It's an old custom that worlds should die in a spectacular fashion, and this time it's the turn for solar flare to destroy all life on the planet. Of course, there are people who want to stop that from happening and they go for the obvious solution: traveling back in time to convince people they should save their ecosystem and invest in renewable energy sources.
What does all this renewable energies thing have to do with the apocalypse scenario? A big part of the plot revolves around some algae which can generate high amounts of H2, and so the big big Phoenix plan of the future people is about going back in time to tell people nuclear power is dangerous and such algae are wonderful. Sadly, things go wrong, they miss the target and end in an even worse post-apocalyptic time. But two of the survivors manage to get things running and this time they arrive in our time. These survivors are Fay, the main character, and Salvador, an important support character, who is part-time tough survivalist, part-time militaristic murderer and full-time creepy asshole.
At this point here comes the old scientist, Doctor Svensson, who had to give up his life-long research because, being a workaholic, it destroyed his personal life. Imagine it, living in an old hut next to a lake, your biggest problem being your psychiatrist and her silly counsels until suddenly a weird girl comes babbling about time travel.
Still she is sure that, somehow, she will manage to convince the old man that his research is really important to save the world, so important that he has to go back to the marine investigation platform to save his research. Of course, said attempts to convince include an impressive showcase of how in the near future the mother nature will unleash her fury, starring tornadoes, floods and even volcanoes, giving the feeling that all this biosphere degradation thing is just for flavoring. Even more when you find out this all started due to an impressive nuclear explosion in the middle of the Amazon forest.
It's like you are telling a scientist to keep working on his cancer cure, otherwise there would be a spontaneous combustions epidemy. But after all, I suppose this has to be expected from a game which sells itself as “a cinematic adventure-thriller done graphic novel-style”.
To put it on laymen's terms, they mean this is a graphical adventure, with some comic panels for cutscenes (likeor Noctropolis), some voice acting (and I mean some voice acting) tagging along the usual interface. This comic style is nice, all the characters and rooms are well drawn, and very well animated. Even though I'm not completely convinced about the american cartoon style it concretely uses. Sometimes the expressions look too exaggerated, and the characters are in an awkward middle point between cartoony and realistic (look at Fay and her forward-combed backbone), but nobody can deny it is, by far, the game's strongest point.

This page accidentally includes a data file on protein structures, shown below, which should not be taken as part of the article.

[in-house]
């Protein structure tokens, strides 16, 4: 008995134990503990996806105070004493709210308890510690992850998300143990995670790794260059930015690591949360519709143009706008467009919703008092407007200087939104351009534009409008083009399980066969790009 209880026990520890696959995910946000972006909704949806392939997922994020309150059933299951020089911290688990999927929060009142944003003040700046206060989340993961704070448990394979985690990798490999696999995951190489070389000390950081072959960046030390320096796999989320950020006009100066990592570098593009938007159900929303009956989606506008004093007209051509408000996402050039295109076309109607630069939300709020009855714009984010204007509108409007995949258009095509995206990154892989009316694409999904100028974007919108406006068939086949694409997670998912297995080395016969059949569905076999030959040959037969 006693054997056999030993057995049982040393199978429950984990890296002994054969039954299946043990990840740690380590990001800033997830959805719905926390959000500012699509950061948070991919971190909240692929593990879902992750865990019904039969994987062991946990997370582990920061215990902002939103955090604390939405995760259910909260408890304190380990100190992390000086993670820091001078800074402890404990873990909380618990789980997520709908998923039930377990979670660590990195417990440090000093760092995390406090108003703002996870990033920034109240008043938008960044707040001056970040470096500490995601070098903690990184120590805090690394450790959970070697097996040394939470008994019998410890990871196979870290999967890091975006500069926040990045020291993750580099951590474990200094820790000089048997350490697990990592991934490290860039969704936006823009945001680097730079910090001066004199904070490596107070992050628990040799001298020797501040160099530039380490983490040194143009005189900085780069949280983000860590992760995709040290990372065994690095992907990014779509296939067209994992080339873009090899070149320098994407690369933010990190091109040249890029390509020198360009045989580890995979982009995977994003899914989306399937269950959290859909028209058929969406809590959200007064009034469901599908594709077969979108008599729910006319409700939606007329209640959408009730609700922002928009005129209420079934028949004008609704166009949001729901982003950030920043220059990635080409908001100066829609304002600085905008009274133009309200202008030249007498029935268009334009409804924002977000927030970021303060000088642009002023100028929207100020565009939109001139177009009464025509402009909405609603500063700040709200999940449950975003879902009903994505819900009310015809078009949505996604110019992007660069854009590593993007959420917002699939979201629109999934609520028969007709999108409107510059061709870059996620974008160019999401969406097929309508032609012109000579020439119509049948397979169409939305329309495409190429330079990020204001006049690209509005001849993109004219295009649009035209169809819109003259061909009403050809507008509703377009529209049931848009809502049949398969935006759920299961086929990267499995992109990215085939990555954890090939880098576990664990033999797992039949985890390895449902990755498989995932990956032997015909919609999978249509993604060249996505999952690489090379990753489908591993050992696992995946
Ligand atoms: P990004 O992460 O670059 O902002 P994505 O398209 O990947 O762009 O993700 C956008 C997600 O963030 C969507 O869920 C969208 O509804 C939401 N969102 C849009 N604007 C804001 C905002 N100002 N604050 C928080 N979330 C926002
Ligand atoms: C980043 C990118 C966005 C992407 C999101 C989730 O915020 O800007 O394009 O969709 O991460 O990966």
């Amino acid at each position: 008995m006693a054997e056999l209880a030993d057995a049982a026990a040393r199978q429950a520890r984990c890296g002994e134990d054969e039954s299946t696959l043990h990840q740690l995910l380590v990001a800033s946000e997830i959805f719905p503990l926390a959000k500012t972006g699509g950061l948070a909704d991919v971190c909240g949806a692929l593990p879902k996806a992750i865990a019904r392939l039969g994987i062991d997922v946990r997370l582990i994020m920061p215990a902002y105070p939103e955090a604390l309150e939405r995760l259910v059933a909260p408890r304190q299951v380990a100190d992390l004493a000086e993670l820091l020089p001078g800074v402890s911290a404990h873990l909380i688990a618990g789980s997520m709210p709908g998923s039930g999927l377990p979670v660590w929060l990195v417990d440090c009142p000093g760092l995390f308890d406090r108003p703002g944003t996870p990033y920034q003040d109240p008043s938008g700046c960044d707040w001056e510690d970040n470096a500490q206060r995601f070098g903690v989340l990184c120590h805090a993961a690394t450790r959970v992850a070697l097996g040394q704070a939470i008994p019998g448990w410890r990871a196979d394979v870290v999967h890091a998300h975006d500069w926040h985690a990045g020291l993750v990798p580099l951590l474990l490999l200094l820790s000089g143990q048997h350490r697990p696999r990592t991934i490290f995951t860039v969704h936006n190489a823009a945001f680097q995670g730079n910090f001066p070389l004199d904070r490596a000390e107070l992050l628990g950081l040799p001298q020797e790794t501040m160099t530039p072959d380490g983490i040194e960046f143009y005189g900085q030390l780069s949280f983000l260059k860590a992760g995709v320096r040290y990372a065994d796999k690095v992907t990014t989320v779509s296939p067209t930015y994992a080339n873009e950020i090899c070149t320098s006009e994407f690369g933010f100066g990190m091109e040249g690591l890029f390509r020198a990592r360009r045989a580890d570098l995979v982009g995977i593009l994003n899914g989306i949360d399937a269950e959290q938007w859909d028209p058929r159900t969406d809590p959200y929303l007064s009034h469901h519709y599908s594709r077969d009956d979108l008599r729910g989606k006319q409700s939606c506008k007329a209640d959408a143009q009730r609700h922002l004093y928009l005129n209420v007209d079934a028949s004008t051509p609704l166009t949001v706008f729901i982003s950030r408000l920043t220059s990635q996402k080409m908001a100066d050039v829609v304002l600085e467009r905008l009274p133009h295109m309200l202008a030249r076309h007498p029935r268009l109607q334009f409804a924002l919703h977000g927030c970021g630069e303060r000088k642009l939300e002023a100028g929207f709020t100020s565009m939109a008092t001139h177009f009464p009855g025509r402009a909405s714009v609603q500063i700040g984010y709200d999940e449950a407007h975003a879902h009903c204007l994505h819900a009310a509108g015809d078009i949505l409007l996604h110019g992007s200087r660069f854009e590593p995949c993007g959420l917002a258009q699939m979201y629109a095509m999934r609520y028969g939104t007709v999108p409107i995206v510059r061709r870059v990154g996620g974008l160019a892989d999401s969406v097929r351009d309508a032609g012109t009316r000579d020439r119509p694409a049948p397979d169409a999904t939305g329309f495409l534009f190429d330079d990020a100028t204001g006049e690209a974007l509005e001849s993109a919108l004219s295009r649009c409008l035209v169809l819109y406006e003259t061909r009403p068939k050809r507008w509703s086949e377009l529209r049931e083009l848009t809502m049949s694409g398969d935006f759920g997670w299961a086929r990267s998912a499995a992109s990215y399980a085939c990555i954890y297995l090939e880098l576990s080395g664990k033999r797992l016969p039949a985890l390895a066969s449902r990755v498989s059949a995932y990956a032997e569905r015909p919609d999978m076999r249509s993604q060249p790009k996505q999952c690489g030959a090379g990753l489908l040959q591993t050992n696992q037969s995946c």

Voice acting on the other hand is nothing to write home about. You know when they decide that a film has to have a beautiful main actress, no matter if she is able to act or not? Well, this feels the same, just that this time the main character is a drawing. So you could say they have spent all their money on drawing a beautiful main character, and forgot about paying the voice actress.
Seriously, sometimes it changes the meaning of what they are saying completely. There was a point where I actually thought Fay was going to reveal herself as some kind of murdering saboteur, when really she was just making a self-destructive comment. But in the middle of a life or death situation, where all your hopes are being destroyed, it's not the same breaking apart and losing faith in your efforts than saying, like a robot, that you did all this.
Balancing things a bit, I would say the interface offers what is to be expected in an easy to handle and understand way. Only notable thing is that you can press space to show all the interaction points, making pixel hunting, or even just looking around aimlessly for something to check, a problem of the past. On the other hand, it makes the puzzles even more simple. Not that they are easy, at least not all of them. And I mean easy in the sense of sensible and following real world logic, because applying game logic solves most of them. Sometimes I got surprised not only because the solution of the puzzle was silly, but for understanding such a weird logic.